Over the past 18 months, scientists have made remarkable progress in developing COVID vaccines. But on vaccine communication, our progress has been remarkably poor.
I’ve spent the past few years studying the science of motivating people to think again. And I keep seeing government officials, healthcare professionals, and citizens make the same three mistakes.
1. “Vaccines are safe and effective”
With skeptical audiences, one-sided messages tend to backfire. Expressing high certainty under low trust is a recipe for disaster. It sounds like you’re sweeping the truth under the rug. When you bring your defense attorney to court, they show up with their best prosecutor to annihilate your arguments.
No medical treatment is 100% safe or 100% effective. Research reveals that experts are more persuasive when they acknowledge uncertainty. We’re all more convincing when we address counterarguments. Cardiac surgeons don’t go around saying “Open-heart surgery is safe and effective.” They walk you through the risks and potential benefits of the procedure so you can make an informed judgment.
What if we took a similar approach with vaccines? We should make it clear that yes, vaccines have risks, but COVID carries risks too. Then we can explain the available data suggesting that the risks of getting COVID—both in probability and severity—far exceed the risks of adverse vaccine reactions. For example, even though the mortality rate is low among younger people, COVID is still affecting them severely: some data suggest that one in four cases are long-haul.
2. “The anti-vaxxers are to blame”
We might be better off talking about vaccine hesitancy. Instead of turning opposition into a permanent identity—you’re the kind of person who’s against vaccines—we can frame it as a temporary state of mind. After all, doubt is one of the key ingredients in science, and healthy skepticism is a hallmark of critical thinking. Having questions doesn’t make you an anti-vaxxer; it makes you an informed citizen.
3. “Only 49.4% of the U.S. population is fully vaccinated”
Translation: half of Americans aren’t going for it! Instead of percentages, it’s more effective to highlight the raw numbers: over 162 million Americans are fully vaccinated. That sends a very different message: vaccinations are wildly popular. You could fill over 6,000 Super Bowl stadiums with vaccinated Americans.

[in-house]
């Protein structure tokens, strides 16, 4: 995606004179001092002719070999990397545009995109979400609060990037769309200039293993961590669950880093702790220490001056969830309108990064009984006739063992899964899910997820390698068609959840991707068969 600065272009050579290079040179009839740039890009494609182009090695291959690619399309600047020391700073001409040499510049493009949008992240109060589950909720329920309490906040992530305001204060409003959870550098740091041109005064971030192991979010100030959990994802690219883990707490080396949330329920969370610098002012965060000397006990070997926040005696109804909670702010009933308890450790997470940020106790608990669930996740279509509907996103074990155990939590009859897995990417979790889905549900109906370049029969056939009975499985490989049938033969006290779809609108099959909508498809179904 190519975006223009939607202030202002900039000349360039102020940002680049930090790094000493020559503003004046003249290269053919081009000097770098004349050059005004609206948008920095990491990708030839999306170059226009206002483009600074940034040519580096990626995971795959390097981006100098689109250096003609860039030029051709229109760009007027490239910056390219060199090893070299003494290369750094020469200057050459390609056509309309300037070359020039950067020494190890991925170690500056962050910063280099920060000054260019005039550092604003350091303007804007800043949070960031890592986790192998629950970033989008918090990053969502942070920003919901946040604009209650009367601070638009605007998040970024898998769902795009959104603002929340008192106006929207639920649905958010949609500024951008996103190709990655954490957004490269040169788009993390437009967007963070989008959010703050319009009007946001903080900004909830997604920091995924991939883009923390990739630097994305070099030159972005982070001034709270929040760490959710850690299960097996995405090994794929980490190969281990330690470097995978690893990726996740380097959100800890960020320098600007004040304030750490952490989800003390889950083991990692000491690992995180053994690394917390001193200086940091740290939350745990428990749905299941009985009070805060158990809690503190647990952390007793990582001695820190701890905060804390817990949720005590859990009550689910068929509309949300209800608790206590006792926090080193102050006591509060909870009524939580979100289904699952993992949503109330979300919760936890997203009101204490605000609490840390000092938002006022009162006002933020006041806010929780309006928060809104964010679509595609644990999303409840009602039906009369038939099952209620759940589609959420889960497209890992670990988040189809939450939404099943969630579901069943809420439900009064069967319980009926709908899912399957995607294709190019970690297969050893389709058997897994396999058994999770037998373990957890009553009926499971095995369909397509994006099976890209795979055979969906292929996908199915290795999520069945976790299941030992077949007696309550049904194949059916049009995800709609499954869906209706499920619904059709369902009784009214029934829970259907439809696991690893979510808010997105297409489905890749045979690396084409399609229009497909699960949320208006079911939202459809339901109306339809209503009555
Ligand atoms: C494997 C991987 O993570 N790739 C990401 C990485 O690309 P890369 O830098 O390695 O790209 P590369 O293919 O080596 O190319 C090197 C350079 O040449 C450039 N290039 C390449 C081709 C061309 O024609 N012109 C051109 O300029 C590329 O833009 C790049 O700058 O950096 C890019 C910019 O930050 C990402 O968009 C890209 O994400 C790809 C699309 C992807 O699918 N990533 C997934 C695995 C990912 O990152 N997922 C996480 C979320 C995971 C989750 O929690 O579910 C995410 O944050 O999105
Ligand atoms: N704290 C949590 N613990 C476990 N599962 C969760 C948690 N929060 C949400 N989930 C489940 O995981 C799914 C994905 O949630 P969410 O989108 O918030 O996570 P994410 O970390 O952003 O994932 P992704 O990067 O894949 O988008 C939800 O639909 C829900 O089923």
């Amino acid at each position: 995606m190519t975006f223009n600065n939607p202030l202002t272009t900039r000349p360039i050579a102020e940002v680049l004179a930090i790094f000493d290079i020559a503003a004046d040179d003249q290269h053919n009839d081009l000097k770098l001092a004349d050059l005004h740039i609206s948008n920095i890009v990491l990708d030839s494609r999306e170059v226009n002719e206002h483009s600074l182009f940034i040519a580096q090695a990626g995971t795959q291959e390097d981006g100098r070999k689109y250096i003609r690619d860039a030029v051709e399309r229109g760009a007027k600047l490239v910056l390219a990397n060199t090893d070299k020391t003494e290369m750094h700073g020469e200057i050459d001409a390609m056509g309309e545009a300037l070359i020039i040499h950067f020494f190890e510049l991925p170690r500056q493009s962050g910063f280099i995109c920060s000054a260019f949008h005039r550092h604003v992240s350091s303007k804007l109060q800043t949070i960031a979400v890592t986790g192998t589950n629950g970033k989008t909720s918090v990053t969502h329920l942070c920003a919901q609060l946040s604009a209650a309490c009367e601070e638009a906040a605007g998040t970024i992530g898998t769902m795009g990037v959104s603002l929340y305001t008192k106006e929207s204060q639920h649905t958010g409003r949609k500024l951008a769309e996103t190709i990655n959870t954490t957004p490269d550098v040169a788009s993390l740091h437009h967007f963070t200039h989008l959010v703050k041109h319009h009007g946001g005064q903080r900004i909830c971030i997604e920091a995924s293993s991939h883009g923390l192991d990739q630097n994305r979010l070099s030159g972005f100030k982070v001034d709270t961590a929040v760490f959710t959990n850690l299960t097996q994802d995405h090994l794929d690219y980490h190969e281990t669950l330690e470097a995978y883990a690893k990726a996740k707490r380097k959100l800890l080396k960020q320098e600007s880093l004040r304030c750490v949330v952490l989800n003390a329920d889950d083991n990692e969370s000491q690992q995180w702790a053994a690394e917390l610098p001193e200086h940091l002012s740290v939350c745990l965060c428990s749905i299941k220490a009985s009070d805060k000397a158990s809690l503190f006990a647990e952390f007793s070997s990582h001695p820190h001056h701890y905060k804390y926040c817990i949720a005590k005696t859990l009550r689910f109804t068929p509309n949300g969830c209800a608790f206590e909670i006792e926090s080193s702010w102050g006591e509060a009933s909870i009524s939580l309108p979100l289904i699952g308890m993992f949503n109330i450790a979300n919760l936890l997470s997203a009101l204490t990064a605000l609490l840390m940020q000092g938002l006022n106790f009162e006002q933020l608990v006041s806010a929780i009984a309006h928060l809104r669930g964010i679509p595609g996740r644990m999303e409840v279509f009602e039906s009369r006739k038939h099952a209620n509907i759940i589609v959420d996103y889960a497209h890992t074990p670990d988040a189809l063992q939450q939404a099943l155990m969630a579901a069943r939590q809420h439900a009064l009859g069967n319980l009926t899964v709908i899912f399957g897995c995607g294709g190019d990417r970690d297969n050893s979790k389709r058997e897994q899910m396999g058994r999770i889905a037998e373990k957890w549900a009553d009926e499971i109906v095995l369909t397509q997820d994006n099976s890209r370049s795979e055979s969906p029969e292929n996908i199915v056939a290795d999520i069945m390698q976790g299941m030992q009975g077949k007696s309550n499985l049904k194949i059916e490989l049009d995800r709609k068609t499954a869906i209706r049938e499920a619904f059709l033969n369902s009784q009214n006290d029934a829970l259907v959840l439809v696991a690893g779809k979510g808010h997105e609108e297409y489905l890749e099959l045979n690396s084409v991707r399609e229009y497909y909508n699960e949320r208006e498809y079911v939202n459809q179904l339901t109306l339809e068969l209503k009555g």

The psychology of social proof tells us that under uncertainty, people are especially motivated to follow the lead of similar others. When it comes to energy conservation, for example, people are most likely to be influenced by the norms in their local community. We look to our neighbors for clues about what’s appropriate. Applying that logic to the COVID vaccines, if you’re in Louisiana, you can share that nearly 2 million Louisianans have gotten at least one dose.
The way forward
Of course, all of these messages need to be tested with COVID vaccine communication. It’s time for us to apply the same scientific rigor to our messaging as we have to the vaccines.
Social scientists have tested other messages around vaccination and COVID prevention efforts, and some of the more promising ones include scarcity (“a shot has been reserved for you”), reciprocity (“healthcare workers have put their lives on the line—we can do our part”), and prosocial consequences (“don’t spread it” rather than “don’t get it”).
While we’re waiting for government and medical experts to hone their messaging, we can all have more thoughtful conversations about vaccine hesitancy. If you haven’t already been trained in motivational interviewing, one of the main lessons is that telling people why they should change is less effective than helping them find their own reasons to change.
A good starting point is to ask: What do you see as the pros and cons of the COVID vaccines? And what would convince you that the benefits outweigh the risks?